Ahmeek Stamp Mill, Tamarack City, Michigan
Stamp mills were built all over the Keweenaw peninsula and other mining districts to process ore. Typically each mine had it's own stamp mill. The stamp mill received rock from the mine and mechanically pulverized it into a fine sand. The sand was then processed to separate metal from the rock. In the Keweenaw this was done with lots of water. Because of the need for water, all of the stamp mills on the Keweenaw are located on the Lake Superior shore or on Torch Lake. Waste sand was then dumped into the lake. Initially mines built stamp mills on the Keweenaw waterway but the accumulating waste sands threatened to make the waterway impassible.
Several mines chose to build stamp mills on Torch Lake because it had an ample supply of water, was closer to the mines than Lake superior and the lake wasn't heavily used for navigation. Significant ruins also survive of the nearby Quincy Stamp Mill. The Ahmeek Mill was built in 1910. I'm not sure when it ceased operations but I'm guessing that it was closed by the 40s. The metal contraption on top of the concrete monolith in these pictures is the last actual stamping mechanism surviving today in the Keweenaw mining district.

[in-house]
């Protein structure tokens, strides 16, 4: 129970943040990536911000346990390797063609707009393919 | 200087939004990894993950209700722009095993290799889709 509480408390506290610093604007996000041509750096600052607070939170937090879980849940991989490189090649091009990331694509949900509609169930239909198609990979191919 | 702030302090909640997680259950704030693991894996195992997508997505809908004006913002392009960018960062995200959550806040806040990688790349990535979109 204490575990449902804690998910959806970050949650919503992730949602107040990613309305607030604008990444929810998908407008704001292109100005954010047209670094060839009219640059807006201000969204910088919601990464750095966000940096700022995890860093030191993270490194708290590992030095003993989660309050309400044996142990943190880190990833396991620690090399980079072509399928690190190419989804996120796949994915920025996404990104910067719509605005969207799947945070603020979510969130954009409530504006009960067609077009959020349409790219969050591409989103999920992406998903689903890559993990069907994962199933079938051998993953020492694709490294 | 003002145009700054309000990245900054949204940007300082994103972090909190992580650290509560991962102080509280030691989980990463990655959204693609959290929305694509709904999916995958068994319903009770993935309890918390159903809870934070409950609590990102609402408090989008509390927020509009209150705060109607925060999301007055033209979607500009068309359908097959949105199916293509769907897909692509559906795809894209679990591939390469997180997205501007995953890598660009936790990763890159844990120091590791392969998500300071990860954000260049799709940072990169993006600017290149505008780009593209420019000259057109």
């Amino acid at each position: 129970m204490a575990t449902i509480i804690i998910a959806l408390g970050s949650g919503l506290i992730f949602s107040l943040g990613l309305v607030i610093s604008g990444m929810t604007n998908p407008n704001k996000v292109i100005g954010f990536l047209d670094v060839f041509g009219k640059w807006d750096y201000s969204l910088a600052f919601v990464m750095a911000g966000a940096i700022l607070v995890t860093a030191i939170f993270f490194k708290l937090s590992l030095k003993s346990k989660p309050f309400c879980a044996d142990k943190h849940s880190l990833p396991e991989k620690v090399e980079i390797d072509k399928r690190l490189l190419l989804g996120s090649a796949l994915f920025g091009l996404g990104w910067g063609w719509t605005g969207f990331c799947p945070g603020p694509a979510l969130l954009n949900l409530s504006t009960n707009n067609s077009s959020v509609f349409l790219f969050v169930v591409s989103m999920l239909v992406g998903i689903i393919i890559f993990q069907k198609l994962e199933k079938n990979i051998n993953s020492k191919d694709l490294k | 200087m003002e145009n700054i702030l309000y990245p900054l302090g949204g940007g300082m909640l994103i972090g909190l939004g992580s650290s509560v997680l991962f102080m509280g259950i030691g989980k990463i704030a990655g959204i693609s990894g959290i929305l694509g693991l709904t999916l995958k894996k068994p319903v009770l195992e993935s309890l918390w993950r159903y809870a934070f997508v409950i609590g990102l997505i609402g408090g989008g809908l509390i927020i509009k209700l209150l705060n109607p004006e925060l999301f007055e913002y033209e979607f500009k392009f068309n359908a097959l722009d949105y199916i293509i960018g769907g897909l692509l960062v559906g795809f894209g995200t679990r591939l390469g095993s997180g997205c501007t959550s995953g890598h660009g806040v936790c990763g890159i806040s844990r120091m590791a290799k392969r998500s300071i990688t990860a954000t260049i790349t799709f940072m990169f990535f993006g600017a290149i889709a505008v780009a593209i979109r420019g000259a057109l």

Tamarack City Michigan and the Ahmeek Mill 1930s?
The ruins of the mill are easy to find and explore. They are directly off the side of and visible from M 26 as it passes through Tamarack City and Hubbell. The town has built a small park and playground next to the ruins. There was no interpretive information or visible signs that the ruins were being preserved when I visited in 2010. Nor was there any grounds maintenance, trails or signs of any kind.
There is an exhaustive discussion of the operation of the Ahmeek Stamp mill at the always wonderful: Copper Country Explorer.